Bangladesh Medical Thursday Doors

Thursday Doors – outbreak at the clinic

It was Friday, 20th October 2017. My day off. But we were too busy dealing with complicated patients, so I felt I had to go to the clinic to help. Here is a photograph of the open door of the clinic taken looking out at the refugee camp. It looks tranquil.


It needs a lot of skill to carry a load of long bamboo poles from the road into the heart of Kutupalong Balukhali refugee camp.


It began with a young boy who came into the clinic complaining of pain in his neck. He had spasm in the sternocleidomastoid muscle, which runs from behind the ear to the end of the collarbone close to the breastbone. This is called “spasmodic torticollis” or “cervical dystonia”. It is quite rare and doesn’t often happen to children. As we have no specific treatment available and the symptoms were mild, I thought no more of it, until later in the day. Two brothers arrived at the clinic with more significant, painful, involuntary contractions of muscles in the neck. The father said that they had taken some medication which was in a pack of food items distributed in the camp. The medication was called Halop.

Halo is a water purification tablet commonly used in Bangladesh. I can understand that some well-meaning philanthropist felt there was a need for the refugees to sterilise water. But there were no instruction leaflets to show how to do it. But this wasn’t Halo, it was Halop.

Halop is actually haloperidol, a potent antipsychotic drug. The family showed us a foil strip of ten 5mg tablets, with two missing.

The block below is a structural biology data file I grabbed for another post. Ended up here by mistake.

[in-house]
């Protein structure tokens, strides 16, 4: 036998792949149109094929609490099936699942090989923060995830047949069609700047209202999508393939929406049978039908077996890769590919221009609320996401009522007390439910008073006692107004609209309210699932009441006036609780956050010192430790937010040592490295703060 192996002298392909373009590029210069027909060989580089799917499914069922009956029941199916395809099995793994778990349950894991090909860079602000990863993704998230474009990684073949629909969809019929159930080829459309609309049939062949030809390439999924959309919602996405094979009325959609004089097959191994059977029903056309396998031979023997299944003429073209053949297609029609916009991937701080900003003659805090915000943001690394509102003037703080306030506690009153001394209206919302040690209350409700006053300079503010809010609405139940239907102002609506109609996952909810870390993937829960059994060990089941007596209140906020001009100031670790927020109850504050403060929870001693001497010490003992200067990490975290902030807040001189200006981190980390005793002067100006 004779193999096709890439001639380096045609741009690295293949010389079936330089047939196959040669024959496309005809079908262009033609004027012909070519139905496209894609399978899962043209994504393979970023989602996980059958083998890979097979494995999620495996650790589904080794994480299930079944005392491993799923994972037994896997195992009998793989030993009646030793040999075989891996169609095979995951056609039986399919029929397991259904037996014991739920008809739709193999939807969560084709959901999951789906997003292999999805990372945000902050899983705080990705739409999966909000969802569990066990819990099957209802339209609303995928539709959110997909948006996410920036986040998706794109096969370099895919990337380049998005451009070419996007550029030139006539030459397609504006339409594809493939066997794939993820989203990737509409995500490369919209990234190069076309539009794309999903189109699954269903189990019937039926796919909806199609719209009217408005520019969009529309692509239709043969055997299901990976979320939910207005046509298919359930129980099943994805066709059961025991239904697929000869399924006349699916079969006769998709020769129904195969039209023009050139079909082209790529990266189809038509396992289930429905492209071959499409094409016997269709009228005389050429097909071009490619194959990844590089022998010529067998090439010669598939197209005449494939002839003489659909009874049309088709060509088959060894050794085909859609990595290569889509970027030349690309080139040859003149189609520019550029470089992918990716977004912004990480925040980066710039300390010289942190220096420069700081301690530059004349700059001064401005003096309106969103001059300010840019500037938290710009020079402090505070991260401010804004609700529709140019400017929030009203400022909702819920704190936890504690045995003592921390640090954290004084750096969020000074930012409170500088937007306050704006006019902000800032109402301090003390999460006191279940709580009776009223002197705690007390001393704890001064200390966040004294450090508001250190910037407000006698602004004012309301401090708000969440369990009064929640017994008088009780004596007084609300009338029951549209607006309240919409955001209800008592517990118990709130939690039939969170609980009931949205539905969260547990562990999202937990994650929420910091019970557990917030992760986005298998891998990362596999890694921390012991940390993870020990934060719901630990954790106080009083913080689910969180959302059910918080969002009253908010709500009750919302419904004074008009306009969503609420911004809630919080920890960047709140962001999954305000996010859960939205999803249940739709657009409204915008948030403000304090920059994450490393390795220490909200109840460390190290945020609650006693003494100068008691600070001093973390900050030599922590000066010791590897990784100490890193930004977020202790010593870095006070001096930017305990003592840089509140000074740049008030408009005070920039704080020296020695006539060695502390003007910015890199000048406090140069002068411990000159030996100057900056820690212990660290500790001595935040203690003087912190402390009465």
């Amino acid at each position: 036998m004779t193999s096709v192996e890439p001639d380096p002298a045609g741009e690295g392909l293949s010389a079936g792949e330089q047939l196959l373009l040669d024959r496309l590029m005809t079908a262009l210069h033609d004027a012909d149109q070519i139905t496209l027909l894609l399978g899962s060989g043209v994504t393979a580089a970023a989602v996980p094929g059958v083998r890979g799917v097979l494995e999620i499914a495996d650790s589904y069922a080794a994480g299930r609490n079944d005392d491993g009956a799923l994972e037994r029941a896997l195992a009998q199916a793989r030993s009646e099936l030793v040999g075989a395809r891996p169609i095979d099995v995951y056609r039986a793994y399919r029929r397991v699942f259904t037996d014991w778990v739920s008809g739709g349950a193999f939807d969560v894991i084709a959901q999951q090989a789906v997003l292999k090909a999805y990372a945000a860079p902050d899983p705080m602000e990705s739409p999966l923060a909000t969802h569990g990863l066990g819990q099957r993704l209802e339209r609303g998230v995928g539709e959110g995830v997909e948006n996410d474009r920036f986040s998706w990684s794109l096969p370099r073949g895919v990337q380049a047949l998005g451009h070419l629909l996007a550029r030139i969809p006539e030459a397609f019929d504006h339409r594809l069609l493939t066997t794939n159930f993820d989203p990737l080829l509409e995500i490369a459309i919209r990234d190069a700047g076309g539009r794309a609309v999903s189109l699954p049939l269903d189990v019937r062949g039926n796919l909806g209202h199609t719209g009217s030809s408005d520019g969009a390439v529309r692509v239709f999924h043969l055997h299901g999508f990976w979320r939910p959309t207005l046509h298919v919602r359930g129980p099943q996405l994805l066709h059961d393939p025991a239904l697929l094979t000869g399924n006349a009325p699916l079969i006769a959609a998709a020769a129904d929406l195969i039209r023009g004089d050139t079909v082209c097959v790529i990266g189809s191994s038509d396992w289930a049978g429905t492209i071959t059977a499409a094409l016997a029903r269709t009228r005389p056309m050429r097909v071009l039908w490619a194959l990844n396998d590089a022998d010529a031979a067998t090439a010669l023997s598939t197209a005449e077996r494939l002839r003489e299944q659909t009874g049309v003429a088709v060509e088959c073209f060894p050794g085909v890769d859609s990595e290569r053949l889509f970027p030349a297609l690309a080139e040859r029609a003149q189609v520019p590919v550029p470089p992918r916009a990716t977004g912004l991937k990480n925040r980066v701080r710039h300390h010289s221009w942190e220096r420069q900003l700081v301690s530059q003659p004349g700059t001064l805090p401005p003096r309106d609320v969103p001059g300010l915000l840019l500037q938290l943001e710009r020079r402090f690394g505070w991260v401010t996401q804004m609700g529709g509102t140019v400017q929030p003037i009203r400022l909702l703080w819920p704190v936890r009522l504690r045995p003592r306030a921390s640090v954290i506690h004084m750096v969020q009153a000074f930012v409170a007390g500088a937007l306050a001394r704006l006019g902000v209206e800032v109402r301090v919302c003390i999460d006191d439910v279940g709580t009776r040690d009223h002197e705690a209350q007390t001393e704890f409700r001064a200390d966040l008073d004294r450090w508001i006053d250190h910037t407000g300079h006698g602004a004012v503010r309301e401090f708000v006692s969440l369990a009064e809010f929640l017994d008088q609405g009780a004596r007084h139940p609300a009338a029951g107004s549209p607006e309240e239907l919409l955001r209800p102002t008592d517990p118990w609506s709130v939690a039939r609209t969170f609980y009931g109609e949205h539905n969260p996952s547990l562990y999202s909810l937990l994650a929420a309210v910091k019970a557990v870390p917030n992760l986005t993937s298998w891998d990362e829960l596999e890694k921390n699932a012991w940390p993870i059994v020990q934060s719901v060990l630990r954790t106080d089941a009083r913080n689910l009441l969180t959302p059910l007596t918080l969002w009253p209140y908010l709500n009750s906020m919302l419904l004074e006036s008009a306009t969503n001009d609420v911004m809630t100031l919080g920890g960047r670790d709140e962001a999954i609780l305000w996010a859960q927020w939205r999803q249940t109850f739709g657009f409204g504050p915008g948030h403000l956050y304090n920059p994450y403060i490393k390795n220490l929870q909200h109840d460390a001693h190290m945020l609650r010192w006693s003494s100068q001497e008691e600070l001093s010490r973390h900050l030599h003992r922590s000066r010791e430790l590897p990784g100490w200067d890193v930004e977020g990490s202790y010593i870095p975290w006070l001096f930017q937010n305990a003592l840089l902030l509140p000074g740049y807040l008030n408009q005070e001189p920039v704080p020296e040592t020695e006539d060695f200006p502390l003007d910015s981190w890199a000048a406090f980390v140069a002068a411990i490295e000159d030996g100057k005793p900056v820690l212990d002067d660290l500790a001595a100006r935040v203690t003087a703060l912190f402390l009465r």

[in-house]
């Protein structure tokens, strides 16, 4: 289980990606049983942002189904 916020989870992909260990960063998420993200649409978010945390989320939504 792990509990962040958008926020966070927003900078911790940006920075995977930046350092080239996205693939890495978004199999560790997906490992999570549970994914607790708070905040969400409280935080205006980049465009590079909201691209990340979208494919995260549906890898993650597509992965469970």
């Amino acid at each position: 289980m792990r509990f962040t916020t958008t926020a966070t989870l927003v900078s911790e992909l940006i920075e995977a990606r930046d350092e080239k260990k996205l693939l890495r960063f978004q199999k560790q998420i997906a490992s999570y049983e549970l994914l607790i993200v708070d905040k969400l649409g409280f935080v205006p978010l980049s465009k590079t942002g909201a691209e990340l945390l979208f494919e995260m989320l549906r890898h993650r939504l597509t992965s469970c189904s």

“We thought it was to treat coughs and colds,” said the father. “I gave one tablet to each of my sons last night and look what has happened to them.”

In my entire medical career, I have never prescribed haloperidol for a child. The initial dose for an adult is 0.5 to 1.5mg daily. The two brothers had taken 5mg, roughly ten times this. The drug blocks D2 dopamine receptors, to reduce psychotic thoughts. However, it also acts on the part of the brain which controls movement and muscular tone, the extrapyramidal system.

These three children were the first of many to come to the clinic with acute dystonic reactions. Their necks were contorted, forcing their heads backwards or to one side. In extreme cases, the eyeballs roll back into their sockets, a condition called “oculogyric crisis”. We didn’t see this, but we did notice many children staring upwards and to one side. Examining the children’s limbs revealed increased tone. On moving the arms and hands, I could feel jerky resistance, so-called “cogwheel rigidity”.

At first, I thought that this was an isolated occurrence, but by the end of the first day, we had admitted eight patients who were so stiff and rigid that they could not eat or drink. One poor chap had taken two tablets; he couldn’t retract his tongue which was sticking out of his mouth. We realised this was an outbreak of poisoning.